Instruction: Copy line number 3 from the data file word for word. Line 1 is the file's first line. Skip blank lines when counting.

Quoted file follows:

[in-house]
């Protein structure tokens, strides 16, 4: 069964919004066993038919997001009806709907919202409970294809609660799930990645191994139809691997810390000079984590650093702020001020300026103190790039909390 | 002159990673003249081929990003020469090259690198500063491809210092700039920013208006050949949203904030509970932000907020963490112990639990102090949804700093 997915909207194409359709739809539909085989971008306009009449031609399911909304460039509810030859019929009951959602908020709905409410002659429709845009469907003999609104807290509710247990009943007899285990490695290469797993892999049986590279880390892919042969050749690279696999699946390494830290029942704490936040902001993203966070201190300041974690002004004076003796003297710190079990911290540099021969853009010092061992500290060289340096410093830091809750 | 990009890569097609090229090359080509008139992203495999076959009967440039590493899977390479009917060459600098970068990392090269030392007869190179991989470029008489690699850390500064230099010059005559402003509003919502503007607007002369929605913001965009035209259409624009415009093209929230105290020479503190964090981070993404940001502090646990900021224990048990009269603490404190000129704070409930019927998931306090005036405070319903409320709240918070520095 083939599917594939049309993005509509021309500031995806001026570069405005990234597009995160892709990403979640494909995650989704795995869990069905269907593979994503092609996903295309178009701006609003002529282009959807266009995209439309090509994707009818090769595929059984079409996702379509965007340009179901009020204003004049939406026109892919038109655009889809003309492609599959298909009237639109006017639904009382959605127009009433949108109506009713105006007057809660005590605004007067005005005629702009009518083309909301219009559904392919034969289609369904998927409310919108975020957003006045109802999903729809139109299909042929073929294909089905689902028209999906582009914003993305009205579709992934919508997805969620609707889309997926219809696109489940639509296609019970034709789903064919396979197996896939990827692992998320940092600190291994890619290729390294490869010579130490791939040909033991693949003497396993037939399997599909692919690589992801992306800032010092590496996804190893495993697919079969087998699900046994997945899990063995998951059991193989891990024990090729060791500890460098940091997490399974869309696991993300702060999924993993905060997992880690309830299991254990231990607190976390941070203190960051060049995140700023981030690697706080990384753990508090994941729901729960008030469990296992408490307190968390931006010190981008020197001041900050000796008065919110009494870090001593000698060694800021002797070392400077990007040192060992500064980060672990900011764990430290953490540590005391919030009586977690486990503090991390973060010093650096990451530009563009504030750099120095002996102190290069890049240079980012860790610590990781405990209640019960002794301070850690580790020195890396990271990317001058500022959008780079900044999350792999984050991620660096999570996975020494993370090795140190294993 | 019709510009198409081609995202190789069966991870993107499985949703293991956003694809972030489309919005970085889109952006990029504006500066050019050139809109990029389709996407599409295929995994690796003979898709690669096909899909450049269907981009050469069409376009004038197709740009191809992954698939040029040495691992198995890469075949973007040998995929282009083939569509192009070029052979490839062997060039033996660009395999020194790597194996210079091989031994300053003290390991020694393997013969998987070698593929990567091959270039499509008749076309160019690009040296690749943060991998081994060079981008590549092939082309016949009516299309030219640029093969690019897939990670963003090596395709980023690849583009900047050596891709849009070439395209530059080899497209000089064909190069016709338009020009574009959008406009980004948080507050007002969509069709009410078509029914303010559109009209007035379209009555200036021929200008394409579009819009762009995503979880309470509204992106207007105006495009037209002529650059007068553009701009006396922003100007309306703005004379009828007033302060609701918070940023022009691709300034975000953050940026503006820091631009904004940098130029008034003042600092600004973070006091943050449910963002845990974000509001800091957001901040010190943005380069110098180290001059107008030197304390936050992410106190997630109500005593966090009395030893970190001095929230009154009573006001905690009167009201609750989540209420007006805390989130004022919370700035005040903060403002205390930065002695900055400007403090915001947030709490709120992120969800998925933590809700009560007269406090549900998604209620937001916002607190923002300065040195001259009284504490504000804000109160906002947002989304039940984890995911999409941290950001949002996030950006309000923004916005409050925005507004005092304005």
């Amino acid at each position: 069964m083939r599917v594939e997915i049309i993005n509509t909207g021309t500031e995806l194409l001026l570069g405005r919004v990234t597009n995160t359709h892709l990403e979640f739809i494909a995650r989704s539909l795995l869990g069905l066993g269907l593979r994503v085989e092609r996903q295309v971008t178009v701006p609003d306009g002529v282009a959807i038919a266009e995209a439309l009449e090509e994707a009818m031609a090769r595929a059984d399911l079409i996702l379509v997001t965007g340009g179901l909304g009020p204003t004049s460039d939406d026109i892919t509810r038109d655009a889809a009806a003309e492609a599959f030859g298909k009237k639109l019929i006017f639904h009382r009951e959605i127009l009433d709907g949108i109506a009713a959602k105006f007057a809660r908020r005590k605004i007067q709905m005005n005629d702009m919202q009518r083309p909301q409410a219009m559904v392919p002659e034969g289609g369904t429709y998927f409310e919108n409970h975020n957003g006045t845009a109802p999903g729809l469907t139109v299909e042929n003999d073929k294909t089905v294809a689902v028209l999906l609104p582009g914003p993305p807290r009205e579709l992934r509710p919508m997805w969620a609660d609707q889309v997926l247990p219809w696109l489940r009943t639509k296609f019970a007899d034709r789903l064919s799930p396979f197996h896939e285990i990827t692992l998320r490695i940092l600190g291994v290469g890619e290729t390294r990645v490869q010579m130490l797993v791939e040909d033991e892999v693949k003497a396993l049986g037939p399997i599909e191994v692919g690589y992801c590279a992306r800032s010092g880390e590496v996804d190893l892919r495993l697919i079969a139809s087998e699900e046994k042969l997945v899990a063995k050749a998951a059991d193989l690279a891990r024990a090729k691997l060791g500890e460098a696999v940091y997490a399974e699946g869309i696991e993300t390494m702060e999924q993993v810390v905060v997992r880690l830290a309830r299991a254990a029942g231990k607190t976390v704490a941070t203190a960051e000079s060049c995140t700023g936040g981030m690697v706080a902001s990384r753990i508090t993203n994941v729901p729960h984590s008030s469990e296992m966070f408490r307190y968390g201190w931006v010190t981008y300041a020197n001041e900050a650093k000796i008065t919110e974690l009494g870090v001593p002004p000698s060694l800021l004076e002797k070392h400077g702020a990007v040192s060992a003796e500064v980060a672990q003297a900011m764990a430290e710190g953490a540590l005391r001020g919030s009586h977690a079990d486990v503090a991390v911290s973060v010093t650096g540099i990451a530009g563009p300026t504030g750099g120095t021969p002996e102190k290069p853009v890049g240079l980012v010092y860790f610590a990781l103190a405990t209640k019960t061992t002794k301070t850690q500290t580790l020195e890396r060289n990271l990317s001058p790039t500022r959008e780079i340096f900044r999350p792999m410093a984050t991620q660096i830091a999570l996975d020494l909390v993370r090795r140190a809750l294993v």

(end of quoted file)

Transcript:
């Amino acid at each position: 069964m083939r599917v594939e997915i049309i993005n509509t909207g021309t500031e995806l194409l001026l570069g405005r919004v990234t597009n995160t359709h892709l990403e979640f739809i494909a995650r989704s539909l795995l869990g069905l066993g269907l593979r994503v085989e092609r996903q295309v971008t178009v701006p609003d306009g002529v282009a959807i038919a266009e995209a439309l009449e090509e994707a009818m031609a090769r595929a059984d399911l079409i996702l379509v997001t965007g340009g179901l909304g009020p204003t004049s460039d939406d026109i892919t509810r038109d655009a889809a009806a003309e492609a599959f030859g298909k009237k639109l019929i006017f639904h009382r009951e959605i127009l009433d709907g949108i109506a009713a959602k105006f007057a809660r908020r005590k605004i007067q709905m005005n005629d702009m919202q009518r083309p909301q409410a219009m559904v392919p002659e034969g289609g369904t429709y998927f409310e919108n409970h975020n957003g006045t845009a109802p999903g729809l469907t139109v299909e042929n003999d073929k294909t089905v294809a689902v028209l999906l609104p582009g914003p993305p807290r009205e579709l992934r509710p919508m997805w969620a609660d609707q889309v997926l247990p219809w696109l489940r009943t639509k296609f019970a007899d034709r789903l064919s799930p396979f197996h896939e285990i990827t692992l998320r490695i940092l600190g291994v290469g890619e290729t390294r990645v490869q010579m130490l797993v791939e040909d033991e892999v693949k003497a396993l049986g037939p399997i599909e191994v692919g690589y992801c590279a992306r800032s010092g880390e590496v996804d190893l892919r495993l697919i079969a139809s087998e699900e046994k042969l997945v899990a063995k050749a998951a059991d193989l690279a891990r024990a090729k691997l060791g500890e460098a696999v940091y997490a399974e699946g869309i696991e993300t390494m702060e999924q993993v810390v905060v997992r880690l830290a309830r299991a254990a029942g231990k607190t976390v704490a941070t203190a960051e000079s060049c995140t700023g936040g981030m690697v706080a902001s990384r753990i508090t993203n994941v729901p729960h984590s008030s469990e296992m966070f408490r307190y968390g201190w931006v010190t981008y300041a020197n001041e900050a650093k000796i008065t919110e974690l009494g870090v001593p002004p000698s060694l800021l004076e002797k070392h400077g702020a990007v040192s060992a003796e500064v980060a672990q003297a900011m764990a430290e710190g953490a540590l005391r001020g919030s009586h977690a079990d486990v503090a991390v911290s973060v010093t650096g540099i990451a530009g563009p300026t504030g750099g120095t021969p002996e102190k290069p853009v890049g240079l980012v010092y860790f610590a990781l103190a405990t209640k019960t061992t002794k301070t850690q500290t580790l020195e890396r060289n990271l990317s001058p790039t500022r959008e780079i340096f900044r999350p792999m410093a984050t991620q660096i830091a999570l996975d020494l909390v993370r090795r140190a809750l294993v």